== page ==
3 The spread between the 30- and 5-year yield has widened by 50 basis points from the start of the year, and the difference between the 10- and 2-year yield is 20 basis points wider as well, per Bloomberg Finance L.P., as of 05/18/2020.
4 Bloomberg Finance L.P., as of 05/18/2020.
5 What is the Meaning of 'Don't Fight the Fed'? www.thebalance.com .
6 “Fed Unveils Unlimited QE and Aid for Businesses, States”, Bloomberg 3/23/2020.
7 The program is the Federal Reserve Secondary Market Corporate Credit Facility (SMCCF) and has $25 billion of capital allocated by the US Treasury. The Fed can, however, lend roughly 10 times what it holds in collateral for non-government securities, meaning the size of the program could be as large as $250 billion. Calculations based on removing any active, non-US focused corporate bond ETFs, then applying a 20% constraint to the current asset levels.
8 CBS 60 Minutes 05/17/2020.
9 Based upon a standard 60/40% blend of the yields for the MSCI ACWI Index and the Bloomberg Barclays US Aggregate Index per Bloomberg Finance L.P. as of 05/18/2020; calculations by SPDR Americas Research. The long-term median yield is 2.68%.
10 Moody’s expects the global default rate to climb to 10.4% at the end of 2020 and to edge higher to 10.7% by the end of April 2021, April Default Report Moody’s Credit Research 5/11/2020, and there have 1,800 downgrades for North American issuers so far through May 2020; this is more than the last two years combined per Bloomberg Finance L.P. as of 05/18/2020.
11 Based on the trailing 30-day average spread for the ICE US BoFA US High Yield Index as of 05/18/2020.
12 Barclays May 2020.
13 Current stock delta for the Bloomberg Barclays U.S. Convertibles Liquid Bond Index is 62, versus long-term average (since 2003) of 61. Current premium is 31, versus long-term average (since 2003) of 33.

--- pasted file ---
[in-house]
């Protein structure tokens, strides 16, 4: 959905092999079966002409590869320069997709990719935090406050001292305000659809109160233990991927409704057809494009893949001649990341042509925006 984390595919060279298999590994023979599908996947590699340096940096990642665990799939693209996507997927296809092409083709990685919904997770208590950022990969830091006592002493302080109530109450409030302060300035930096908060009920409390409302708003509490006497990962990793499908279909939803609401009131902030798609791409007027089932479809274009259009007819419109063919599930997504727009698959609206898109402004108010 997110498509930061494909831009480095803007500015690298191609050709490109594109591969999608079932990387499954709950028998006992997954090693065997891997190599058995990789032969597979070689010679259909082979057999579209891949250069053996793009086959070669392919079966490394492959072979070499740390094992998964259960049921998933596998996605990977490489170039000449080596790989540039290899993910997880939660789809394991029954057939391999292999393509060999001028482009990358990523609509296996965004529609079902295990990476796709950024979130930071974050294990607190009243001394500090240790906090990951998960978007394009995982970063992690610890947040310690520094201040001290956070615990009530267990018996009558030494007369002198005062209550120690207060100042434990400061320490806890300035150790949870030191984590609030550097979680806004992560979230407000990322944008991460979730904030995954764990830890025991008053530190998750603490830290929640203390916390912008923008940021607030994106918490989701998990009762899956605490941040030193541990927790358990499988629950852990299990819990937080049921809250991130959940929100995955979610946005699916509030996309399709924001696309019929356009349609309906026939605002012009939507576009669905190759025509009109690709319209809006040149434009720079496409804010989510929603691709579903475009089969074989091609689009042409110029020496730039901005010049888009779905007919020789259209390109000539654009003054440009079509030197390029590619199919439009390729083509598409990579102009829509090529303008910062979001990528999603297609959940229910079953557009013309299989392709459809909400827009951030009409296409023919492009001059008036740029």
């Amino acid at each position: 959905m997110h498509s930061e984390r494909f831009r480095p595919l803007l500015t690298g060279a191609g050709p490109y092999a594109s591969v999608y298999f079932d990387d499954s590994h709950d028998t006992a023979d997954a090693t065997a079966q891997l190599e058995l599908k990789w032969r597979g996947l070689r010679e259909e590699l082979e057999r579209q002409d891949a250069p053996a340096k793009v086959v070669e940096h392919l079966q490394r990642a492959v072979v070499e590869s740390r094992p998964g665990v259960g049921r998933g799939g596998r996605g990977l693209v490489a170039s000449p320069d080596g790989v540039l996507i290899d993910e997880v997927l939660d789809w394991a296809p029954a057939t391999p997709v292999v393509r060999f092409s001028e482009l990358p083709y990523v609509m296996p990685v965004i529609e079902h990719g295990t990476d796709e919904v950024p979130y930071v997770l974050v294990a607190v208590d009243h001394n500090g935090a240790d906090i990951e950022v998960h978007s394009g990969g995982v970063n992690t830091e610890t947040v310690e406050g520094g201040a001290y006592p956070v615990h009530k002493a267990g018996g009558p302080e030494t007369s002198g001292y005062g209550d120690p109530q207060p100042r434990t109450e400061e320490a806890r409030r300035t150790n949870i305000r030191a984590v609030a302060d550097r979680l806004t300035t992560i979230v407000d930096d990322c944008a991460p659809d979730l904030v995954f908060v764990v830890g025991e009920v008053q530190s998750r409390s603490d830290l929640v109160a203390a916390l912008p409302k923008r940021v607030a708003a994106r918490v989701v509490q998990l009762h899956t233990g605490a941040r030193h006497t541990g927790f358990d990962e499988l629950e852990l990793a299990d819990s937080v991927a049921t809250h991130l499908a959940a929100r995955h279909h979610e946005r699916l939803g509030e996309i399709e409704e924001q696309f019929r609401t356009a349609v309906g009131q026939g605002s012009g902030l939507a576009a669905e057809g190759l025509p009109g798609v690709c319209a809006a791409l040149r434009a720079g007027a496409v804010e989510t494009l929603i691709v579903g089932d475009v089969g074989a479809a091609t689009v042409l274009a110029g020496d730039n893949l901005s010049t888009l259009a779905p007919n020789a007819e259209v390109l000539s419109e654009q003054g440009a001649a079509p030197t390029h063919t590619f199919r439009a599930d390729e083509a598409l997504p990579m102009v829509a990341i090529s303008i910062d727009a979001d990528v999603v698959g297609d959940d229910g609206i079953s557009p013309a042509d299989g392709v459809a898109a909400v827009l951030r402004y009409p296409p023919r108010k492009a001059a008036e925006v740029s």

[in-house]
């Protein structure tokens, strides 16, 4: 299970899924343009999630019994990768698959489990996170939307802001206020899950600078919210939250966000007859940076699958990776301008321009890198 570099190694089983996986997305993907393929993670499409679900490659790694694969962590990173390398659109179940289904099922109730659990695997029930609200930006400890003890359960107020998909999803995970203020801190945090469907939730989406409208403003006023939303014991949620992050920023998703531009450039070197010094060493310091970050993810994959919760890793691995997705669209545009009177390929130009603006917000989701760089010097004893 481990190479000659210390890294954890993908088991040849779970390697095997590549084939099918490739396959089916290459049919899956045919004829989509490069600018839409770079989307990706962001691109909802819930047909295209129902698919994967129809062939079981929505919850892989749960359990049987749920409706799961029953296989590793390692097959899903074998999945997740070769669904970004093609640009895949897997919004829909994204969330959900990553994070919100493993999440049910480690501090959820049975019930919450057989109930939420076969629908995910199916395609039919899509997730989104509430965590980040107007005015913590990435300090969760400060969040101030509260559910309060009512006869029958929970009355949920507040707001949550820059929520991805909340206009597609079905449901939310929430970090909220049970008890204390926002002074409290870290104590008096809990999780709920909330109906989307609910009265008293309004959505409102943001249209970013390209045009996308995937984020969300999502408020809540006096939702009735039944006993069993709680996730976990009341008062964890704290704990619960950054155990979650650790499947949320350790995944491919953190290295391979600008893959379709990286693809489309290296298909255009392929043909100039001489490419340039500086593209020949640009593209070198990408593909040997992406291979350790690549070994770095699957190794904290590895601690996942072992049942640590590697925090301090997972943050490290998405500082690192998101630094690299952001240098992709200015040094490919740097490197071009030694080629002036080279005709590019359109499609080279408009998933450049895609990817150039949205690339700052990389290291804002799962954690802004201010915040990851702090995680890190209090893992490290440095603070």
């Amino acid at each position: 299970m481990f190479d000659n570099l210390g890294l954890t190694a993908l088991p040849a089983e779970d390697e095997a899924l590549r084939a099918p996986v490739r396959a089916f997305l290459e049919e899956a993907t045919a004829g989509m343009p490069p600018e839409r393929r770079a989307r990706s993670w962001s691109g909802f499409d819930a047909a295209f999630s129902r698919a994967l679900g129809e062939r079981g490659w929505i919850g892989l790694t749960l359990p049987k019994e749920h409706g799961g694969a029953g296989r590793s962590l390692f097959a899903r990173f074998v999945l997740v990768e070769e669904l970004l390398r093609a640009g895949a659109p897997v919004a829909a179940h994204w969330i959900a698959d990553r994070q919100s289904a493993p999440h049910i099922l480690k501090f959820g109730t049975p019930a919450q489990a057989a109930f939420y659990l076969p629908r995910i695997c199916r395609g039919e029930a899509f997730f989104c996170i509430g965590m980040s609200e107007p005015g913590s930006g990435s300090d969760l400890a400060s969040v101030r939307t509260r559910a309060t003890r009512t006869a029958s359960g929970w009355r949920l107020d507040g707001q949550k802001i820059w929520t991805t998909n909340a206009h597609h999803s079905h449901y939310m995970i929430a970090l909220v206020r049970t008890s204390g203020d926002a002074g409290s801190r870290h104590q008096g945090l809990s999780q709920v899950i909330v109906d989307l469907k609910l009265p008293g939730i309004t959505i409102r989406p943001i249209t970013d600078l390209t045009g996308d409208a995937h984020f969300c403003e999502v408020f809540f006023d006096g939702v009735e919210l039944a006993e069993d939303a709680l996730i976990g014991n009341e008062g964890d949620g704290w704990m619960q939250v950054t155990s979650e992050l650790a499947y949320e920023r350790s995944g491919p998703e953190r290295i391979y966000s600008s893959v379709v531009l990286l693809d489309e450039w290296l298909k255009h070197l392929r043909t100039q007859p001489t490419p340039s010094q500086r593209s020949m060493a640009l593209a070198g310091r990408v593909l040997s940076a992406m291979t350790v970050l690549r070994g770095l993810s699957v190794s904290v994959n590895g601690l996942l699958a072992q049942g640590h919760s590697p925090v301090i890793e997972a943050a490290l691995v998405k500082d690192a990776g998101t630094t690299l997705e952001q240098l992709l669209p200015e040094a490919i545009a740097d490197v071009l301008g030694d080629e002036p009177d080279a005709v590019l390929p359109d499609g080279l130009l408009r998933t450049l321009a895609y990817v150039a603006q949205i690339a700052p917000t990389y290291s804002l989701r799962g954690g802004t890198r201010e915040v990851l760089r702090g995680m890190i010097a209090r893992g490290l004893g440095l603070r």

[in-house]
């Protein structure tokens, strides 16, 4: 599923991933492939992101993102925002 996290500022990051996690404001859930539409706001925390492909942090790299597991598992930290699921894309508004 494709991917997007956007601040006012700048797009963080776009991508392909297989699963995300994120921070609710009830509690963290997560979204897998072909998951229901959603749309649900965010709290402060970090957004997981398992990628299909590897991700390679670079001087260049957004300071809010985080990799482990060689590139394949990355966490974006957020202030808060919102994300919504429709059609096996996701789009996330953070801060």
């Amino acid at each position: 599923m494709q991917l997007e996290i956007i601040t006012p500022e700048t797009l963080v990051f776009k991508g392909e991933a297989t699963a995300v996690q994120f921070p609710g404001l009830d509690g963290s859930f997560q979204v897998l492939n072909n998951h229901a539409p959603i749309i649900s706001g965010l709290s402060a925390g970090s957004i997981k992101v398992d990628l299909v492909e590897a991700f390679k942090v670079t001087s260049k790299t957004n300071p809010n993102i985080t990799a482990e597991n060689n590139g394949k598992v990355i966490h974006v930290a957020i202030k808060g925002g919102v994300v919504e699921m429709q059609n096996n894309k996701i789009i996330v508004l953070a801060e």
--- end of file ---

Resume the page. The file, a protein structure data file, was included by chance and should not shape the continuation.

14 The lesser of the yield to worst, yield to maturity, and current yield for the Bloomberg Barclays U.S. Convertibles Liquid Bond Index as per industry convention to assess the yield on convertibles per Barclays as of 05/18/2020
15 Factset, as of 05/18/2020 based on the standard deviation of monthly returns (11.03% versus 14.29%) from 4/2010 to 4/2020 and the max drawdown (-16.33% versus -20.90%) during that period for the Bloomberg Barclays Liquid Convertible Bond Index and the Russell 3000 Index, respectively.
16 Return difference between the Bloomberg Barclays U.S. Convertibles Liquid Bond Index and the Russell 3000 Index as of 05/18/2020 per Bloomberg Finance L.P.
17 Return difference between the Bloomberg Barclays U.S. Convertibles Liquid Bond Index and the Bloomberg Barclays US Corporate Index and ICE BoFA US High Yield from 03/23/2020 to 05/18/2020 per Bloomberg Finance L.P.
Basis Point (bps)
A unit of measure for interest rates, investment performance, pricing of investment services and other percentages in finance. One basis point is equal to one-hundredth of 1 percent, or 0.01%.
Bloomberg Barclays US Aggregate Bond Index
A benchmark that provides a measure of the performance of the U.S. dollar denominated investment grade bond market. The “Agg” includes investment-grade government bonds, investment-grade corporate bonds, mortgage pass through securities, commercial mortgage backed securities and asset backed securities that are publicly for sale in the US.
Bloomberg Barclays U.S. Convertibles Liquid Bond Index